Airport design changes needed to help sector recovery

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The world’s airports will have to change the way they work post-Covid-19 says new report.

A new report from international engineering, design and advisory company Aurecon has modelled how airport design could change, based on the 70-100 different areas of the passenger journey that will potentially be adjusted or introduced in response to Covid-19.

The Departing from COVID-19: flight path to recovery and reform of the aviation sector report provides industry insights and recommendations on smart design and adaptive planning to help airports plan for the return of international travel by restoring consumer confidence. Since airline travel dramatically reduced overnight following border closures in March 2020, international routes worldwide are only slowly reopening and many are not expected to fully reopen for a number of months.

Brett Reiss, Aurecon aviation industry leader for Australia and New Zealand, said that airports should be taking action now to plan the significant changes that will need to be undertaken including changes to the physical layout of the airport and aircraft, reordering traffic flow to account for increased security and screening procedures, capacity calculations, contactless operations and baggage handling processes.

“Currently airports have adopted similar guidelines to supermarkets and pharmacies with floor stickers to encourage social distancing and free hand sanitiser, but more sophisticated reconfigurations will be required,” he said. “Additional regulations may be imposed on airports to conduct Covid-19 testing and screening. To prepare for this and to restore consumer confidence, airports need to start thinking now about the significant changes that will have to take place for airport entry, passenger flows, permanent floor markings, baggage processing, Covid-19 screening pathways, the use of touchless technology and the additional operational staff that may be required,” Reiss said.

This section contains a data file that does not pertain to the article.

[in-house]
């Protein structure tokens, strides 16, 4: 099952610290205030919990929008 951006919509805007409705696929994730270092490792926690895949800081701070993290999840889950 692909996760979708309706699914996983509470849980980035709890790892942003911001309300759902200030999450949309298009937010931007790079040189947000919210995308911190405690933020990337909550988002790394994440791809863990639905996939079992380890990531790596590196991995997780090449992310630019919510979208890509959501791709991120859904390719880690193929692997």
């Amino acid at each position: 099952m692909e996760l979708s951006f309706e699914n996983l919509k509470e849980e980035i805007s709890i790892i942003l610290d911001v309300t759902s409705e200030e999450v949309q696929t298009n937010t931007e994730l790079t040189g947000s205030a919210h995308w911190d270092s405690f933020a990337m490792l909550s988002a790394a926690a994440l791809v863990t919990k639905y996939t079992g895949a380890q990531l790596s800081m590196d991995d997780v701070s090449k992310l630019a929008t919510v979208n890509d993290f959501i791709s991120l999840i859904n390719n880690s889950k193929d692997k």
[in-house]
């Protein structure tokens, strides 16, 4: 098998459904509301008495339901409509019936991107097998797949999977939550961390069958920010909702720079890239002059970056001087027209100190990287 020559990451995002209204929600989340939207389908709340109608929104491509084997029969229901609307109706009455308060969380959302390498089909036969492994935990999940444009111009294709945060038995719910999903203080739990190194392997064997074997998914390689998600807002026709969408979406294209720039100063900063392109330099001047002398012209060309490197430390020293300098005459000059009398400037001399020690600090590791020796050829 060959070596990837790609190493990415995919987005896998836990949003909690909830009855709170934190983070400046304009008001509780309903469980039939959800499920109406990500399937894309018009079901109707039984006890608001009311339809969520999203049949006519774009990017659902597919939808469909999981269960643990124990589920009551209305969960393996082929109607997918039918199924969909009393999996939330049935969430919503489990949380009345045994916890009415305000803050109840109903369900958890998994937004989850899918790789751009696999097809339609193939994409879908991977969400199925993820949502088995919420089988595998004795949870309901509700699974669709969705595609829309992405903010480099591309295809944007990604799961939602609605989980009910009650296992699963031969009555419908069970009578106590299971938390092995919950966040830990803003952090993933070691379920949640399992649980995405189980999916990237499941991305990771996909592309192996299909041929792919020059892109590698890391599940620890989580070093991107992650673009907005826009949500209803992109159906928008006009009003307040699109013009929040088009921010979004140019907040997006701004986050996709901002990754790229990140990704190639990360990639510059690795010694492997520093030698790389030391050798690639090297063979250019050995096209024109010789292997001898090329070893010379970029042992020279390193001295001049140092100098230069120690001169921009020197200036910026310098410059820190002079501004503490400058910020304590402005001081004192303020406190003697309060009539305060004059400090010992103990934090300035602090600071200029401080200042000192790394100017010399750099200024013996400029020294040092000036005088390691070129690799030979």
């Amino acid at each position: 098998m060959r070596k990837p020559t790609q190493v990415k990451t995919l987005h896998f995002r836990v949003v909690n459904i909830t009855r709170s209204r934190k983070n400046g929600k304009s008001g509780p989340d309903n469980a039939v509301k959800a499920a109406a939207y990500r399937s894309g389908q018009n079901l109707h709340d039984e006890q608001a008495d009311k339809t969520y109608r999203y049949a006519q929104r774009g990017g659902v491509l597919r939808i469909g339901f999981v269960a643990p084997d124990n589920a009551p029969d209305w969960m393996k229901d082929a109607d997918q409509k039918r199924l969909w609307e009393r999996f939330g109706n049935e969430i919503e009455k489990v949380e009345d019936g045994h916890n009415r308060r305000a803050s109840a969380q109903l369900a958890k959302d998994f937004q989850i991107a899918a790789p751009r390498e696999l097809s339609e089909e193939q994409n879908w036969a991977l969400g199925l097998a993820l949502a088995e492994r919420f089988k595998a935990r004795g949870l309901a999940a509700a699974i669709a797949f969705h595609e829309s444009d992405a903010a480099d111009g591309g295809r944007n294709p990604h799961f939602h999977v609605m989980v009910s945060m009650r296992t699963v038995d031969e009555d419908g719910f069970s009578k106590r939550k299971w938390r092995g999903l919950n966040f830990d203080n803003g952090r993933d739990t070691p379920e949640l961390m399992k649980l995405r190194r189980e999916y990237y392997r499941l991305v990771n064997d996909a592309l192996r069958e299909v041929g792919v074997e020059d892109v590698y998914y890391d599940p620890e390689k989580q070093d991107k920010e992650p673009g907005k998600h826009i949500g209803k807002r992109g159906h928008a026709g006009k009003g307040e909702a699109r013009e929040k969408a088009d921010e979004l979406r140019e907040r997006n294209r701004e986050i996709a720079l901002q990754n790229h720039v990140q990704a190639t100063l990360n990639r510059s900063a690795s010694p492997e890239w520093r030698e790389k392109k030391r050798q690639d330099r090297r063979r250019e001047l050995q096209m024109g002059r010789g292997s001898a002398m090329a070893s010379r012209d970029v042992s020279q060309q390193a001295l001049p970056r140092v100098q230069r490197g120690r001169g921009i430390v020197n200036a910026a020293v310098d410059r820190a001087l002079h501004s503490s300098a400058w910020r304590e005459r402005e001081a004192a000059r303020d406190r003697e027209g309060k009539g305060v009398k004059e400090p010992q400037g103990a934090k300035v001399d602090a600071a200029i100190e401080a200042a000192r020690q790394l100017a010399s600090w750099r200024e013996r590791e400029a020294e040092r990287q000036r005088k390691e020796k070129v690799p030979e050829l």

The Aurecon report highlights the following as priority areas for airports’ consideration:

Systems
Modifications will be required to physical infrastructure and operating procedures, including the addition of testing stations, installation of routes to segregate passengers and more wayfinding signage in and outside terminal buildings. To handle increased health screening, airports are recommended to consider more automated check-in areas, installation of contactless procedures, spreading peak demand, increased queuing zones, increased numbers of processing desks, limiting terminal entry to travellers only.

Covid-19 has accelerated passenger expectations for contactless end-to-end traveller journeys, including check-in, bag drop, security, customs, bathroom facilities and boarding. Automating as many passenger processes as possible will be favoured by most airports.

Contactless processing
Covid-19 has accelerated passenger expectations for contactless end-to-end traveller journeys, including check-in, bag drop, security, customs, bathroom facilities and boarding. Automating as many passenger processes as possible will be favoured by most airports.

Human behaviour
Expected that health approvals will be necessary for passengers to obtain prior to travel, and possibly entrenched through bilateral health agreements between countries. Airports and airlines will have to collaborate to convince travellers the risk of infection on a flight is low thanks to improved cleaning efforts, sophisticated cabin ventilation systems and adequate screening before and after boarding.

Aurecon aviation capability leader Erik Kriel said that many airports already have the space and assets available to set up the physical infrastructure to conduct passenger health and administrative checks as well as practice social distancing. “Considerations will still need to be taken from a design perspective to develop a layout that protects passengers, adequately provides health checks yet doesn’t make airports seem like a clinical hospital to passengers,” Kriel said.

“Given the industry predictions that it will be a slow, gradual build up in demand for international travel, we believe many airports could plan the reorganisation of their spaces and assets to transition through the recovery period without needing to significantly expand their building space,” he said.

Click here to view the Aurecon report.